Unfortunately the satellite data didn’t cooperate with us very much. On April 18 Quest was about 20 miles west of Port Colborne. But on the 19th we didn’t receive any data at all, and the next day She’d flown back east across the lake, ending up near Sacket’s Harbor on the US side of the international border.

It’s looking more and more like she’s not ready to find a permanent territory of her own just yet. Quest is certainly living up to the best characteristics of her species. In fact, she’s spent so much of her adult life moving around that we decided to commemorate her travels with a line of Quest World Tour apparel and gear!

The Quest World Tour items feature our favorite cyber-falcon with her satellite transmitter on the front. On the back you’ll find a list of all the places she’s visited over the past couple of years. And for those who don’t like back-printed clothing, we’ve got Quest Satellite gear that just includes the front image.

So if you’re like us, and you can’t remember where Quest has traveled, just click on over to the Rochester Falconcam store at Zazzle and pick up a shirt, tote bag or mug! You’ll get a great keepsake and you’ll be helping to keep the Rochester Falconcam operating.

DEC Releases 2009 Peregrine Report

Friday, April 16th, 2010
2009 DEC NYS PEFA Report

2009 DEC NYS PEFA Report (Adobe PDF)

2009 was another banner year for Peregrine falcons in New York State. Barb Loucks of the DEC sent us their latest report, which is full of good news for the falcon population. There’s a detailed account of last year’s activity here in Rochester, including Mariah’s troubles and the arrival of Beauty and Archer. They also included a nice write-up regarding Quest’s travels.

Everyone at the Rochester Falconcam is pleased to be a part of the Peregrine recovery in New York. With the help of volunteer watchers and our many fans who monitor the nest box cameras, we’re able to provide valuable information to Barb and her colleagues. If you’re reading this, you can take pride in the contributions of the Rochester Falconcam community.

And Then There Were Four!

Thursday, April 15th, 2010
Beauty's 4th egg, laid around 6:43PM

Beauty's 4th egg, laid around 6:43PM

Yep, you guessed it, Beauty laid her fourth egg. We got our first clear look at it at 6:43PM. She and Archer have been sitting on the eggs pretty much constantly since the third egg was laid on Monday afternoon. Four eggs is an average clutch size for peregrines, and they usually begin incubating the eggs when the next to last one has been laid, so we’re fairly certain that she’s going to stop at four.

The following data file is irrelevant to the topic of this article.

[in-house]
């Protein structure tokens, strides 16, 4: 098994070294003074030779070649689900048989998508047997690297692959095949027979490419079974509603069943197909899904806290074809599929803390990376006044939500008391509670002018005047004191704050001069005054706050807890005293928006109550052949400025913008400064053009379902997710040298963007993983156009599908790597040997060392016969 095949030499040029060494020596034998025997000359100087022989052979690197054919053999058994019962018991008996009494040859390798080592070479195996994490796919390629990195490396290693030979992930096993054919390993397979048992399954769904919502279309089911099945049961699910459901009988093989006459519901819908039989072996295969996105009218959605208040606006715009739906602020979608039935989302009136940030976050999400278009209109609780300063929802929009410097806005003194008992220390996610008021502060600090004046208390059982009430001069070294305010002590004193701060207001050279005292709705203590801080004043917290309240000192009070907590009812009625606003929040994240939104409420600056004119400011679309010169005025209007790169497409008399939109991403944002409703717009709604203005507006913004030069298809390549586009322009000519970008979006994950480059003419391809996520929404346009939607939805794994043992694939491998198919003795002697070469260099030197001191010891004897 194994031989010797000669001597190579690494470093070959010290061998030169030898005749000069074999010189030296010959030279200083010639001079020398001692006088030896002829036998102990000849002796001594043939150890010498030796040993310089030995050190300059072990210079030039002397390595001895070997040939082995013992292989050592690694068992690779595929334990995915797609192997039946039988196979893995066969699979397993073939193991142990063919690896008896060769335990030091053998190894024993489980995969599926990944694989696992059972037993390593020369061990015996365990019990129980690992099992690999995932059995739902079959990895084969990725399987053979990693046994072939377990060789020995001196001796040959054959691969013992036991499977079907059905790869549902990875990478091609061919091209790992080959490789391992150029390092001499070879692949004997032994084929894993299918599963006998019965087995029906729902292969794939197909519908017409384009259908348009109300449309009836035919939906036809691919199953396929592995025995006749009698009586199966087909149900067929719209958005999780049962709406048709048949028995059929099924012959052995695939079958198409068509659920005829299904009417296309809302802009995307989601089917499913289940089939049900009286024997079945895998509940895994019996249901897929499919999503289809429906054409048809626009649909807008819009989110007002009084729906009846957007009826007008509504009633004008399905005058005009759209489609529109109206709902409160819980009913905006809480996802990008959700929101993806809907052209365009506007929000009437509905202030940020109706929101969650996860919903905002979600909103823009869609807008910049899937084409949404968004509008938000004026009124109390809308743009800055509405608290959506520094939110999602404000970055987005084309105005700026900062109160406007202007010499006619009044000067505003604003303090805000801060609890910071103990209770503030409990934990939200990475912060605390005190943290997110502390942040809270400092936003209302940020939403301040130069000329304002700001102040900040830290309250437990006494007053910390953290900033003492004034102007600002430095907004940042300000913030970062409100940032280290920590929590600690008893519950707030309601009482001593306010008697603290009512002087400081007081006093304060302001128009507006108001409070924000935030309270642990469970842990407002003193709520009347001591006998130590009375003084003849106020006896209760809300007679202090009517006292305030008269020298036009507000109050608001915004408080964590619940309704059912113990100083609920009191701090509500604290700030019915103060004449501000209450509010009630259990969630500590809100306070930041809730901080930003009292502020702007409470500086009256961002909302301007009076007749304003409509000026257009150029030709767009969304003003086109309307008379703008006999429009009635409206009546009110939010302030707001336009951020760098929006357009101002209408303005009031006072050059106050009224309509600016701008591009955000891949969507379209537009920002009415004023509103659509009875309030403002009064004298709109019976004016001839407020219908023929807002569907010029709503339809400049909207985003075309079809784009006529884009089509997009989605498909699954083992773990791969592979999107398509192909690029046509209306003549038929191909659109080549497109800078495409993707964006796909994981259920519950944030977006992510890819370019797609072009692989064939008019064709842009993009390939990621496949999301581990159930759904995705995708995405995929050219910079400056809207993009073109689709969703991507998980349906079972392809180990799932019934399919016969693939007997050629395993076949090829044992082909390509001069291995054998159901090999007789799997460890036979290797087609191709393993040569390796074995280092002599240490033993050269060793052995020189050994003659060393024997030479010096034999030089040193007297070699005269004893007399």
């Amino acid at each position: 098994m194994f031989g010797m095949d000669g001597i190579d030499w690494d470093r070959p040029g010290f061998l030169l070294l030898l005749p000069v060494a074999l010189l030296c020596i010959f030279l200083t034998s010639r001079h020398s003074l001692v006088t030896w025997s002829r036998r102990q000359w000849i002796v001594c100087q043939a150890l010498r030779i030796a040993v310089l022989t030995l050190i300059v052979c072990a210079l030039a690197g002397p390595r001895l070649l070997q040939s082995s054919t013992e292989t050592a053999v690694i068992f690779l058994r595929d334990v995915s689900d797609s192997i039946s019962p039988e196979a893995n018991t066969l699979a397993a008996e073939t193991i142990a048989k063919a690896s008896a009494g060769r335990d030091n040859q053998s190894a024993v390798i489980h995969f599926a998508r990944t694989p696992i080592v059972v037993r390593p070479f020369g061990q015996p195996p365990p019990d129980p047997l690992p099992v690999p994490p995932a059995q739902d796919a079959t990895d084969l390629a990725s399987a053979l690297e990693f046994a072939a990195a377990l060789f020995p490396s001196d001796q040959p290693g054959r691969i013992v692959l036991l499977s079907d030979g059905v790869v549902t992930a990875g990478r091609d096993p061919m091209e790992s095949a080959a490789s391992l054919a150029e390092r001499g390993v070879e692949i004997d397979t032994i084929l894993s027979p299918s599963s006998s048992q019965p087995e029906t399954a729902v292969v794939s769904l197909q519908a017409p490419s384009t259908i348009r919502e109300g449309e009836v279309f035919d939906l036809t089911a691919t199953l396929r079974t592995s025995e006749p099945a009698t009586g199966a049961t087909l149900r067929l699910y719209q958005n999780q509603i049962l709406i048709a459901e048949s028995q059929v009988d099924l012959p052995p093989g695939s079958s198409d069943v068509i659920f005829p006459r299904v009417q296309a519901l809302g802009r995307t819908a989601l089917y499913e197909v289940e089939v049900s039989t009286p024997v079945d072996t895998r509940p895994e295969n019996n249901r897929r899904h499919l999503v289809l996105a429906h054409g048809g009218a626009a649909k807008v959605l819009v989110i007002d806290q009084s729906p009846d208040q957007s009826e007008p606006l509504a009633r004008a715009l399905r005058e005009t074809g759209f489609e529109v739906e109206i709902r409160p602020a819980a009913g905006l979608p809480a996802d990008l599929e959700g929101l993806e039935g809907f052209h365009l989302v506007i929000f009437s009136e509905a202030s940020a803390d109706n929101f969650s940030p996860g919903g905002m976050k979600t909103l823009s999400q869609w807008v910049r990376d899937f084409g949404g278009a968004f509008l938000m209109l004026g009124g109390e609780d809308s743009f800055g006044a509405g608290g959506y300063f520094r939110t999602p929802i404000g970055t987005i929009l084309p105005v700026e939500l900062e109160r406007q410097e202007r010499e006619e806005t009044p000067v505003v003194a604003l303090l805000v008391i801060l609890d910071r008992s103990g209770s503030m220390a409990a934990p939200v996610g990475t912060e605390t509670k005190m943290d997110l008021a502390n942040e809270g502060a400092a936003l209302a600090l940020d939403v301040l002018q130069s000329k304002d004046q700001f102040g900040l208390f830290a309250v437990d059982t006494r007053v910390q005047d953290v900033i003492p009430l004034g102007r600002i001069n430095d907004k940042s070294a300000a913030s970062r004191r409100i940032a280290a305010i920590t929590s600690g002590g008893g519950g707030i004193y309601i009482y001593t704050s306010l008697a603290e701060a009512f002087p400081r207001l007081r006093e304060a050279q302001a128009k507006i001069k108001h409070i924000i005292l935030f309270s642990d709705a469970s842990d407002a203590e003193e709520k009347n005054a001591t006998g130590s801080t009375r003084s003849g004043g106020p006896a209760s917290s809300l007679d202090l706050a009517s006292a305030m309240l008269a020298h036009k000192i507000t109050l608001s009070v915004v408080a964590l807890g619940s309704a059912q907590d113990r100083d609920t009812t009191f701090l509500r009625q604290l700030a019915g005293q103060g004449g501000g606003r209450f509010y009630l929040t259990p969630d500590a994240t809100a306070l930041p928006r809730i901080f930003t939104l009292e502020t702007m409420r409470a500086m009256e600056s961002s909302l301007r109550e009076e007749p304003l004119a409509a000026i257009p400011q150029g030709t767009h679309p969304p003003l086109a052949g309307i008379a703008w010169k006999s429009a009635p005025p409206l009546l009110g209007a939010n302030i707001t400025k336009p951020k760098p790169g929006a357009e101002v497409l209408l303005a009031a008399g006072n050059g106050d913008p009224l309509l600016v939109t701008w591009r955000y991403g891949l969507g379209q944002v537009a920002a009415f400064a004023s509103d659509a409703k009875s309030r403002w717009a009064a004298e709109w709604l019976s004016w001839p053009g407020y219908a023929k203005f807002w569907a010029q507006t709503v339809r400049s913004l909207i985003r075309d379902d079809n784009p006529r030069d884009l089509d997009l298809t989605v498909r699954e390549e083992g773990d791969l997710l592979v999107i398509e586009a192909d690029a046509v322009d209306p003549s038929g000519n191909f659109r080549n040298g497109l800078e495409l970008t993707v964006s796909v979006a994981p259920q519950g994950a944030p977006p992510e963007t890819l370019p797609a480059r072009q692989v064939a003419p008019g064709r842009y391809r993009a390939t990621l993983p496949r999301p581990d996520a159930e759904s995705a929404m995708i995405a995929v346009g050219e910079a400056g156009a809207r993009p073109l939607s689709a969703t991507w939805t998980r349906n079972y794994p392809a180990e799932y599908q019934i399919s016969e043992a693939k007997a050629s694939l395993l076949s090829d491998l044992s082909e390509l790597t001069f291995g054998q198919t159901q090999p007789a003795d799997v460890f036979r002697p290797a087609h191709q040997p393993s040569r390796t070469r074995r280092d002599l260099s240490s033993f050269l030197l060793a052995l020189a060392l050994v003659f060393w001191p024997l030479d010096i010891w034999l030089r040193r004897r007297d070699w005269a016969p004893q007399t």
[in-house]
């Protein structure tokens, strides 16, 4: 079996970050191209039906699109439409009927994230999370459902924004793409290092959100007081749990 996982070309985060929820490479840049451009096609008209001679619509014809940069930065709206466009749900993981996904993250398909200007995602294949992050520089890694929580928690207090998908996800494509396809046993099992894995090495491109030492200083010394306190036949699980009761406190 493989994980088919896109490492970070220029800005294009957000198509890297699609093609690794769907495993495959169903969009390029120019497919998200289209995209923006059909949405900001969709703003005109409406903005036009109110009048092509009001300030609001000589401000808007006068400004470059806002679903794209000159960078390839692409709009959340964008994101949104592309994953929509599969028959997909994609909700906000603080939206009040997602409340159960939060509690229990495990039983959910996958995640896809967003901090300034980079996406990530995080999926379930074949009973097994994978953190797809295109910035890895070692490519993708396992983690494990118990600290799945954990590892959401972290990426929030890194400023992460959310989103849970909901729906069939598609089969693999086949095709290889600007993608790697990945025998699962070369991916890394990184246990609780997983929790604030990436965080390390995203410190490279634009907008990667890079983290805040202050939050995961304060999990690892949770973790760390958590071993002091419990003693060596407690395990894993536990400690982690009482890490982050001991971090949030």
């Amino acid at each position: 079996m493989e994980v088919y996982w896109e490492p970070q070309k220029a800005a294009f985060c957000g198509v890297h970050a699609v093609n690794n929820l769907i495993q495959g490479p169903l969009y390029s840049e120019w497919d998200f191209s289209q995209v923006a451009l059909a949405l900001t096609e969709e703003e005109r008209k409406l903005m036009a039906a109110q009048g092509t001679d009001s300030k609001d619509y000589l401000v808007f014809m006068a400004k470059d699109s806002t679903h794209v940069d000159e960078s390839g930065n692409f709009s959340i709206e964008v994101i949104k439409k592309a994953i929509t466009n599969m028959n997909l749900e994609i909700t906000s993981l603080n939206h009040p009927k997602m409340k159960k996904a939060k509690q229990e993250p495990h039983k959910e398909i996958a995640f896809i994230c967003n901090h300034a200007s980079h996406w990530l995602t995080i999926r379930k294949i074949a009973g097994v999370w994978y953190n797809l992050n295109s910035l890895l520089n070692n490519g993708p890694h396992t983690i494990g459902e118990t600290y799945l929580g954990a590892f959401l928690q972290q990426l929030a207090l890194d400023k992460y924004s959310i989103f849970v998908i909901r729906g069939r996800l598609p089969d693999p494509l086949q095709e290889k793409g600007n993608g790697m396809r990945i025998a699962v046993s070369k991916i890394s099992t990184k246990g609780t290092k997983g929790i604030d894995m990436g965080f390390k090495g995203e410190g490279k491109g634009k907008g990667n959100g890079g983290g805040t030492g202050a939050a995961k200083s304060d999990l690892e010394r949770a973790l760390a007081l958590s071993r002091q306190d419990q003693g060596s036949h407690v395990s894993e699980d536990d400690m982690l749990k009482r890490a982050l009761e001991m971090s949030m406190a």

So, when will the eggs hatch? Well, provided that this is, in fact her last one, if we look back to Tuesday the 13th as the start of “hard” incubation, it ought to be 33-35 days from then. In other words, look for hatching to begin sometime around May 16-18. It usually takes a day or two for all of the eggs to hatch, but we should have some new eyases to watch by the third week of May!

Quest Still Wandering

Thursday, April 15th, 2010
Quest's movements from April 4-13

Quest's movements from April 4-13

Quest continued her restless movements over the past week, covering several hundred miles. She went as far east as Portland, Maine, and as far west as Toronto. She’s covered two Canadian provinces (Ontario & Quebec) and two states (Maine and Vermont) in the US.

That’s quite a road trip for our plucky Peregrine. There’s no indication that she’s about to settle down, though she has returned to the Lennox power station a few times during April. It could be that she’s on the hunt for a mate, or maybe she’s just infected with a bad case of wanderlust. Trying to understand all of her behavior based only on where she’s going (or where she’s been, depending on how you look at it), is a bit of a murky task. Still, this glimpse into her life is welcome, however limited it might be.

Beauty Lays Egg #3

Tuesday, April 13th, 2010
Beauty with three eggs

Beauty with three eggs